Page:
According to exemplary aspects, for certain commands, the cobbler server 102 will create new virtualized guests on a machine in accordance with the orders from the cobbler server 102. Once finished, an administrator can use additional commands on the guest or other operations. The cobbler server 102 can automatically name domains based on their MAC addresses. For re-kickstarting, the cobbler server 102 can reprovision the system, deleting any current data and replacing it with the results of a network install.

According to exemplary aspects, the cobbler server 102 can configure boot methods for the provisioning requested by the user. For example, the cobbler server 102 can configure a PXE environment, such as a network card BIOS. Alternatively, the cobbler server 102 can compile and configure information for koan client 104. The cobbler server 102 can also optionally configure DHCP and DNS configuration information.

According to exemplary aspects, the cobbler server 102 can serve the request of the koan client 114. The koan client 114 can acknowledge the service of information of the cobbler server 102 and then can initiate installation of the software being provisioned. Additionally, the koan client 114 can either install the requested software, e.g., replace the existing operating system, or install a virtual machine.

FIG. 2 illustrates aspects of the provisioning environment 200 that allows for repair of target machines by remotely delivering a rescue environment. In embodiments as shown, the cobbler server 102 can be coupled to a network 115 to provide provisioning processes and other actions related to provisioning for the network 115. While FIG. 2 illustrates one network 115 with exemplary components, one skilled in the art will realize that the cobbler server 102 can be coupled to multiple networks to provide provisioning processes and other actions related to provisioning.

As shown in FIG. 2, the network 115 can include a number of target systems 205. For example, the target systems 205 can include a group of server computers, such as blade servers. The target systems 205 can include computing systems such as servers, personal computers, laptop computers, etc. The target systems 205 can be connected to power management systems 210 to control the power supplied to the target systems 205 and to alter the power state of one or more of the target systems 205 (e.g. power cycle). The power management systems 210 can be any type of system to manage the power of the target machines, for example, Integrated Lights Out (ILO) by Hewlett Packard™ Corporation, Dell™ Remote Access Control (DRAC) by Dell Corporation, WTI powerbar by Western Telematics, Inc, and other power system supporting network communications. Additionally, the target systems 205 can be configured to include a koan client 114.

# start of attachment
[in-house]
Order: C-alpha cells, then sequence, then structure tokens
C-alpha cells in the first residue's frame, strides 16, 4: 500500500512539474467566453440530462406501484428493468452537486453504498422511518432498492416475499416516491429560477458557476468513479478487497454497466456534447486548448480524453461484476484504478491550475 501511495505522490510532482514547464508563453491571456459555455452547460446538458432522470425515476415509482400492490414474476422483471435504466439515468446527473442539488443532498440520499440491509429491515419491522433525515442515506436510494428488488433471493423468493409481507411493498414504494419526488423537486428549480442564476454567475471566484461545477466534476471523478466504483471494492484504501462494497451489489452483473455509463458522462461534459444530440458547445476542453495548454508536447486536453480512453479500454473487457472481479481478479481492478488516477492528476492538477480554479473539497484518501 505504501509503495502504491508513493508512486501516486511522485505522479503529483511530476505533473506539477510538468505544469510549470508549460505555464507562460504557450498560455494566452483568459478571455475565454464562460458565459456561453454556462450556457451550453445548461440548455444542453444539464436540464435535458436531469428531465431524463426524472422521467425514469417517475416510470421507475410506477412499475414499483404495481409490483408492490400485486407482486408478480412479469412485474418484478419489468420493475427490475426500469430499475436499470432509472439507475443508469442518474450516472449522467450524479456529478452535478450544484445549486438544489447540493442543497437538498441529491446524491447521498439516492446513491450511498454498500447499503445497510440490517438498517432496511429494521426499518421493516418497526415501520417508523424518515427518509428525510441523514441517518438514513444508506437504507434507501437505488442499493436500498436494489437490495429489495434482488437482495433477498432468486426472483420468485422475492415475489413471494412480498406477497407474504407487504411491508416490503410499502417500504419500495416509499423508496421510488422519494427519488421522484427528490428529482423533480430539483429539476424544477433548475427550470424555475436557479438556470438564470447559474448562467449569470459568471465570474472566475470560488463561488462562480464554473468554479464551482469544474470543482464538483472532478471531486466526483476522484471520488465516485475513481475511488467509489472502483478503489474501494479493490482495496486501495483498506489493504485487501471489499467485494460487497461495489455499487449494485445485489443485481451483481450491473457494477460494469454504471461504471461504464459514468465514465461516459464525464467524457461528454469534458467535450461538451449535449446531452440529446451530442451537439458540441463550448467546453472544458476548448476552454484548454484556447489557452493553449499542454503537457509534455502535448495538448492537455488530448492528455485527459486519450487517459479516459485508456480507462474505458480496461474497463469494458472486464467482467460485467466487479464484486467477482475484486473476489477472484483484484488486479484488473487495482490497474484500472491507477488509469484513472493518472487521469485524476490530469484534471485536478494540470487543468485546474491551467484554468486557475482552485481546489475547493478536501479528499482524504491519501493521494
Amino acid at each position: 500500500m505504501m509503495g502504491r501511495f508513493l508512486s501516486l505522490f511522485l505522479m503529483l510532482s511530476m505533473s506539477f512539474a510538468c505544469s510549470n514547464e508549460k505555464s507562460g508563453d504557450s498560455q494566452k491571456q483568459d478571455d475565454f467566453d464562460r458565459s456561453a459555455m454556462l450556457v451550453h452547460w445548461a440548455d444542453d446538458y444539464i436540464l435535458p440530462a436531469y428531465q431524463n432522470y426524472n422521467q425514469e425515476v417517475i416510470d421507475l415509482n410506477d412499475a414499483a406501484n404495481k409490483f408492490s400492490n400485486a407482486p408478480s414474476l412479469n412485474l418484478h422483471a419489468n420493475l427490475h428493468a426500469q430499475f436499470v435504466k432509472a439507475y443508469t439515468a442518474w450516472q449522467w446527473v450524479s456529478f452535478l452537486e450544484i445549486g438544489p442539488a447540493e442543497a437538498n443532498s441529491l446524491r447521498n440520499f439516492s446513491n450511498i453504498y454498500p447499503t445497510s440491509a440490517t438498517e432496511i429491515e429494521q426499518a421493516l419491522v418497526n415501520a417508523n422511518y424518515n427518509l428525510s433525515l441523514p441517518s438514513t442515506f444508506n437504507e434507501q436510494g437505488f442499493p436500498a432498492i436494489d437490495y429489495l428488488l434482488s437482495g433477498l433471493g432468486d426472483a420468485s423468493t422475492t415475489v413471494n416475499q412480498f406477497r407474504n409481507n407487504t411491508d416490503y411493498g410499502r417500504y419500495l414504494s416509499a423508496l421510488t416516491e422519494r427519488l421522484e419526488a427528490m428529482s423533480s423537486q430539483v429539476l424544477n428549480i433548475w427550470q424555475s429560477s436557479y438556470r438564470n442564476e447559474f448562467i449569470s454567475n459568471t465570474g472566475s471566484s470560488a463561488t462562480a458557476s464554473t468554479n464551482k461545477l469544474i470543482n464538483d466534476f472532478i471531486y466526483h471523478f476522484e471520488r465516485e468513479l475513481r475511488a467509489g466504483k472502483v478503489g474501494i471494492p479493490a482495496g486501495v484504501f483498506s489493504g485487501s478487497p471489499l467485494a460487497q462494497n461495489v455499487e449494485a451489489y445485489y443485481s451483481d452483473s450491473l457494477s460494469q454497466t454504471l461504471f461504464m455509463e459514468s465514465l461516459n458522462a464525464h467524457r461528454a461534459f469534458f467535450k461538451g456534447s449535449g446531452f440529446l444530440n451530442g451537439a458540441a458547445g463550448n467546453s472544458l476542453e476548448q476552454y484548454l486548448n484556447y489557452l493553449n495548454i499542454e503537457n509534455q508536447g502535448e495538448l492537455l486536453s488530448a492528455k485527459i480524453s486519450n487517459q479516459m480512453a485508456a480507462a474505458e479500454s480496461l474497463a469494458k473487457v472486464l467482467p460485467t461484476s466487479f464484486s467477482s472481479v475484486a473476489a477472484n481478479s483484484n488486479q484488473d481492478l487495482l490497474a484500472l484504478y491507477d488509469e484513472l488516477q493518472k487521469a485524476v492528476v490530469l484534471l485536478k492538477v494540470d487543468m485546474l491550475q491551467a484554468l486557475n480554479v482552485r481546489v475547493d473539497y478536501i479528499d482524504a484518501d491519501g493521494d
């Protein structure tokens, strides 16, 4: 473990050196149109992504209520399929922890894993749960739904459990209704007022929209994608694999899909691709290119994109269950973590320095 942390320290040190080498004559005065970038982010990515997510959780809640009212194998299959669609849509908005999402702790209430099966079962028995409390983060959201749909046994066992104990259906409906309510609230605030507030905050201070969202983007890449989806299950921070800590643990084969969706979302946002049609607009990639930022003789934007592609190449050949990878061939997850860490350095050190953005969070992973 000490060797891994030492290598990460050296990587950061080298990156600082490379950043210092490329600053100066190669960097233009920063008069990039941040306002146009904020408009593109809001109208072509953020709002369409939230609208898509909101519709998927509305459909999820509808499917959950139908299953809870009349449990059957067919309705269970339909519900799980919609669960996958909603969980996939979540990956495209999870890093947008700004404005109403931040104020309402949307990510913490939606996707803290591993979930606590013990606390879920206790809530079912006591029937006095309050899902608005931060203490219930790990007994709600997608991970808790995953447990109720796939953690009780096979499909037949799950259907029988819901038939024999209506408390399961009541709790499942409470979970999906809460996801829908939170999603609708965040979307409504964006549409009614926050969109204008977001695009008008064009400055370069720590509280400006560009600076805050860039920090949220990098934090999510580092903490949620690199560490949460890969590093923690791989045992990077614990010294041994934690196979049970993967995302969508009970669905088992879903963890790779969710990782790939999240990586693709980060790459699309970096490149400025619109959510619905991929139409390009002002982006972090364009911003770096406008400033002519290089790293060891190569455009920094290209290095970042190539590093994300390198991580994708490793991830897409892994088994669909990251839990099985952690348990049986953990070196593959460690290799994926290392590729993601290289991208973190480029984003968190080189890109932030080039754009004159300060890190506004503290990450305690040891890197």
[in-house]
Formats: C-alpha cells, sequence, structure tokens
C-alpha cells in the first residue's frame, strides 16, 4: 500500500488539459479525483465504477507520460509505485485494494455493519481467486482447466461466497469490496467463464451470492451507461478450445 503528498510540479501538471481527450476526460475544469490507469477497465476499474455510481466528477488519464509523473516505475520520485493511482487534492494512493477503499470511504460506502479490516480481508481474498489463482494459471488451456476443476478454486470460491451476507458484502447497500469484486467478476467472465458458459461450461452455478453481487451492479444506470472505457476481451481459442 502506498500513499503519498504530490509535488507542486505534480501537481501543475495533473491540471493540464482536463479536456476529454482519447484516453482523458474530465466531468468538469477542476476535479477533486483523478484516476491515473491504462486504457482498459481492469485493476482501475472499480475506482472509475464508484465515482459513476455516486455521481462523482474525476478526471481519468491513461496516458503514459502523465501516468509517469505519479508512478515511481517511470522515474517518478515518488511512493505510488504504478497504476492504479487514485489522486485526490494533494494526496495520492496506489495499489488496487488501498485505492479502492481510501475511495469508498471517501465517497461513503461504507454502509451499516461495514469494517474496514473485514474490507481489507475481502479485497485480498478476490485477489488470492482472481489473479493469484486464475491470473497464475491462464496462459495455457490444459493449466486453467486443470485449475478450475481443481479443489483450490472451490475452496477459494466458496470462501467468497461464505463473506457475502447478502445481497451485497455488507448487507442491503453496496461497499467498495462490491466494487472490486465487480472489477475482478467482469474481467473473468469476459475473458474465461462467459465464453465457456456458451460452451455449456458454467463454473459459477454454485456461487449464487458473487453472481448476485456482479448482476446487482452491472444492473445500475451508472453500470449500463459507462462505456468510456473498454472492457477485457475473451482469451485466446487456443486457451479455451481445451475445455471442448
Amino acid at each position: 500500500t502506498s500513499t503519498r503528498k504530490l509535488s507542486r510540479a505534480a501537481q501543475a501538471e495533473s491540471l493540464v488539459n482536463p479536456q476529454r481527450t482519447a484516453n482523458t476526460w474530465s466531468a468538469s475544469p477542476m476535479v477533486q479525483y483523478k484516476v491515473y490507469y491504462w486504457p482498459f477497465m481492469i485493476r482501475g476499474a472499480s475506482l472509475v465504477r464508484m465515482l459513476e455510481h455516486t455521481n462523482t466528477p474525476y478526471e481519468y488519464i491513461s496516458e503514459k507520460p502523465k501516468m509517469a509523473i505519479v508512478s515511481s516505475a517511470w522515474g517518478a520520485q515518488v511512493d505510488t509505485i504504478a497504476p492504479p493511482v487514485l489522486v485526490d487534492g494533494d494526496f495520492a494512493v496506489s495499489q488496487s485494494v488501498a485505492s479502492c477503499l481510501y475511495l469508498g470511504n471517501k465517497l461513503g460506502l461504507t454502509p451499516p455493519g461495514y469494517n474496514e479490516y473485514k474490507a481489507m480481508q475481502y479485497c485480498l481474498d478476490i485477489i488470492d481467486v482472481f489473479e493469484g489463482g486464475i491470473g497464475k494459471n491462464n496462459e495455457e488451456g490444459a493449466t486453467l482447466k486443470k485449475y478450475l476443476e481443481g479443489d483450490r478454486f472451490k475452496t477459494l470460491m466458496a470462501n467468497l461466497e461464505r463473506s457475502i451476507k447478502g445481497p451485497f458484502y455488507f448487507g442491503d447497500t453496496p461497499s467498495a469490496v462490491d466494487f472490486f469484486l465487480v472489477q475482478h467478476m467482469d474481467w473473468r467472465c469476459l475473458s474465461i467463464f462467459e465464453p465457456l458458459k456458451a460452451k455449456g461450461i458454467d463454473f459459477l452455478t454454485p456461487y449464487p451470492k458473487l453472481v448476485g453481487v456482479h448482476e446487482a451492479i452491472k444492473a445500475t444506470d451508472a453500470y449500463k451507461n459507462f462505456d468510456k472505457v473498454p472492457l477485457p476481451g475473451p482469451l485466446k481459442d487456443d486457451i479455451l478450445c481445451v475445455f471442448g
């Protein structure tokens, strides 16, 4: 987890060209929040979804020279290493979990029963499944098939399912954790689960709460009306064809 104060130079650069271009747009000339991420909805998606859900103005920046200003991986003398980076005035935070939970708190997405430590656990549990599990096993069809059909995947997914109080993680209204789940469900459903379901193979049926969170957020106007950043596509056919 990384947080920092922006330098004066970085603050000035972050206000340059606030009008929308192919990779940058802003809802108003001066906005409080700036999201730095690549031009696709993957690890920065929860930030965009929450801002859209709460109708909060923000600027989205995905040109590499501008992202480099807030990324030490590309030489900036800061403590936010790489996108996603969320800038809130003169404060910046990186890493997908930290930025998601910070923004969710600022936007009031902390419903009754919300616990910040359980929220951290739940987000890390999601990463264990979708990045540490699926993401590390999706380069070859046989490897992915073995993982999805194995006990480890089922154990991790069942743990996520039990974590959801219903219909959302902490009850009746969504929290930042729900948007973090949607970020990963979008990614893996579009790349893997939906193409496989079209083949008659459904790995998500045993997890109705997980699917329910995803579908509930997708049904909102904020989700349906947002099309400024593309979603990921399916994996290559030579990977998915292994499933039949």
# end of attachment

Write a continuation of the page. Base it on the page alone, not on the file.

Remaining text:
In embodiments, the cobbler server 102 can be configured to identify and repair a malfunctioning target machine from the target machines 205. The malfunctioning target machine 205 can include a problem with hardware, software, and combinations thereof that causes the malfunctioning target machine to function improperly. For example, a target machine 205 can contain a damaged operating system that is unable to boot the target machine 205 due to various conditions such as viruses, incompatible hardware and/or software, mis-configured hardware and/or software, hardware failure, and the like.

The cobbler server 102 can be configured to operate in conjunction with a network management server 215 in order to identify the malfunctioning target machine 205. The network management server 215 can be any type of network management application or tool to securely communicate with the target machines 205 to monitor the state of the target machines 205 and to manage and direct the target machines 205. For example, the network management server 215 can be a “FUNC” server as described in U.S. patent application Ser. No. 12/130,424 filed May 30, 2008 entitled “SYSTEMS AND METHODS FOR REMOTE MANAGEMENT OF NETWORKED SYSTEMS USING SECURE MODULAR PLATFORM” (U.S. Patent Application Publication No. 2009/0300180) assigned to Red Hat Corporation, the disclosure of which is incorporated herein, in its entirety, by reference.

In embodiments, to identify a malfunctioning target machine 205, the cobbler server 102 can be configured to receive an identification of the target machine that is malfunctioning from the network management server 215. For example, the network management server 215 can monitor the target machines 205 and notify the cobbler server 102 of the malfunctioning target machine 205. Likewise, the cobbler server 102 can be configured to instruct the network management server 215 to locate and identify any malfunctioning target machines. Additionally, the cobbler server 102 can be configured to independently identify the malfunctioning target machine 205.

In embodiments, once a malfunctioning target machine 205 is identified, the cobbler server 102 can be configured to identify a rescue environment 220 from a set of rescue environments 225 to repair the malfunctioning target machine 205. The rescue environment 220 can be configured to execute on the malfunctioning target machine 205 and allow the cobbler server 102 to diagnose and repair the malfunctioning target machine 205. For example, the rescue environment 220 can be an application, an appliance, an image file, and the like. The rescue environment 220 can be configured to operate in conjunction with the hardware and software of the malfunctioning target machine 205 to provide a stable platform to review the configuration of the hardware and software, to identify problems, and to repair any problems.